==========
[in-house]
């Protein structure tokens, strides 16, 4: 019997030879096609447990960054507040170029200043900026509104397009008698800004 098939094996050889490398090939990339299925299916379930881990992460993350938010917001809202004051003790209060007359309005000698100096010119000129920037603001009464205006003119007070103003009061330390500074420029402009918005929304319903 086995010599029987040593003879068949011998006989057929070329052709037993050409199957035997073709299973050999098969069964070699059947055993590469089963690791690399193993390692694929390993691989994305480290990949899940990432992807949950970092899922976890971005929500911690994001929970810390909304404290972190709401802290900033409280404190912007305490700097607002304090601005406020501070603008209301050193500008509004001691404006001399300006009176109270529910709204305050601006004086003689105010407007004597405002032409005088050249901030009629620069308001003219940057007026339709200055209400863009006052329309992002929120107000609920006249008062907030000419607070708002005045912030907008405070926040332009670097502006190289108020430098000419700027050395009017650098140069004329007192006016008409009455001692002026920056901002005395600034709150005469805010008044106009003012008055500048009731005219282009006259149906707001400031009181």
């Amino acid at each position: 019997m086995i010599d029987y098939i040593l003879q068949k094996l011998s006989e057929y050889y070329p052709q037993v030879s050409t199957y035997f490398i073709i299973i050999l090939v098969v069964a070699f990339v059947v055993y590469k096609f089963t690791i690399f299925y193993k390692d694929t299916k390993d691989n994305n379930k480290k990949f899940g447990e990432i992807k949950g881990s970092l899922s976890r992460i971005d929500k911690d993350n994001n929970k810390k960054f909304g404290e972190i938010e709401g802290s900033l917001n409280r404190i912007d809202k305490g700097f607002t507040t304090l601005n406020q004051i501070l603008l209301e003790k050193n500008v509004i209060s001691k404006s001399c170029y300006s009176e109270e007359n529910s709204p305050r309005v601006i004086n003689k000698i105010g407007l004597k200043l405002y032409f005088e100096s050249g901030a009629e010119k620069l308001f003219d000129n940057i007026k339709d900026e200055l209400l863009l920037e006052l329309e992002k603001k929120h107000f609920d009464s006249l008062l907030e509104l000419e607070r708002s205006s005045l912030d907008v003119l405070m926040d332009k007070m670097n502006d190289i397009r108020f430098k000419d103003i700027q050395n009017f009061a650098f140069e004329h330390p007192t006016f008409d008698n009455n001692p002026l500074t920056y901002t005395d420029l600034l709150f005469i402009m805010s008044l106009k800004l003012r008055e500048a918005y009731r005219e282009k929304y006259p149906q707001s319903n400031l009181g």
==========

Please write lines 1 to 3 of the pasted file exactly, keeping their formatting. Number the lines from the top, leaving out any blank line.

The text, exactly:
[in-house]
């Protein structure tokens, strides 16, 4: 019997030879096609447990960054507040170029200043900026509104397009008698800004 098939094996050889490398090939990339299925299916379930881990992460993350938010917001809202004051003790209060007359309005000698100096010119000129920037603001009464205006003119007070103003009061330390500074420029402009918005929304319903 086995010599029987040593003879068949011998006989057929070329052709037993050409199957035997073709299973050999098969069964070699059947055993590469089963690791690399193993390692694929390993691989994305480290990949899940990432992807949950970092899922976890971005929500911690994001929970810390909304404290972190709401802290900033409280404190912007305490700097607002304090601005406020501070603008209301050193500008509004001691404006001399300006009176109270529910709204305050601006004086003689105010407007004597405002032409005088050249901030009629620069308001003219940057007026339709200055209400863009006052329309992002929120107000609920006249008062907030000419607070708002005045912030907008405070926040332009670097502006190289108020430098000419700027050395009017650098140069004329007192006016008409009455001692002026920056901002005395600034709150005469805010008044106009003012008055500048009731005219282009006259149906707001400031009181």
């Amino acid at each position: 019997m086995i010599d029987y098939i040593l003879q068949k094996l011998s006989e057929y050889y070329p052709q037993v030879s050409t199957y035997f490398i073709i299973i050999l090939v098969v069964a070699f990339v059947v055993y590469k096609f089963t690791i690399f299925y193993k390692d694929t299916k390993d691989n994305n379930k480290k990949f899940g447990e990432i992807k949950g881990s970092l899922s976890r992460i971005d929500k911690d993350n994001n929970k810390k960054f909304g404290e972190i938010e709401g802290s900033l917001n409280r404190i912007d809202k305490g700097f607002t507040t304090l601005n406020q004051i501070l603008l209301e003790k050193n500008v509004i209060s001691k404006s001399c170029y300006s009176e109270e007359n529910s709204p305050r309005v601006i004086n003689k000698i105010g407007l004597k200043l405002y032409f005088e100096s050249g901030a009629e010119k620069l308001f003219d000129n940057i007026k339709d900026e200055l209400l863009l920037e006052l329309e992002k603001k929120h107000f609920d009464s006249l008062l907030e509104l000419e607070r708002s205006s005045l912030d907008v003119l405070m926040d332009k007070m670097n502006d190289i397009r108020f430098k000419d103003i700027q050395n009017f009061a650098f140069e004329h330390p007192t006016f008409d008698n009455n001692p002026l500074t920056y901002t005395d420029l600034l709150f005469i402009m805010s008044l106009k800004l003012r008055e500048a918005y009731r005219e282009k929304y006259p149906q707001s319903n400031l009181g």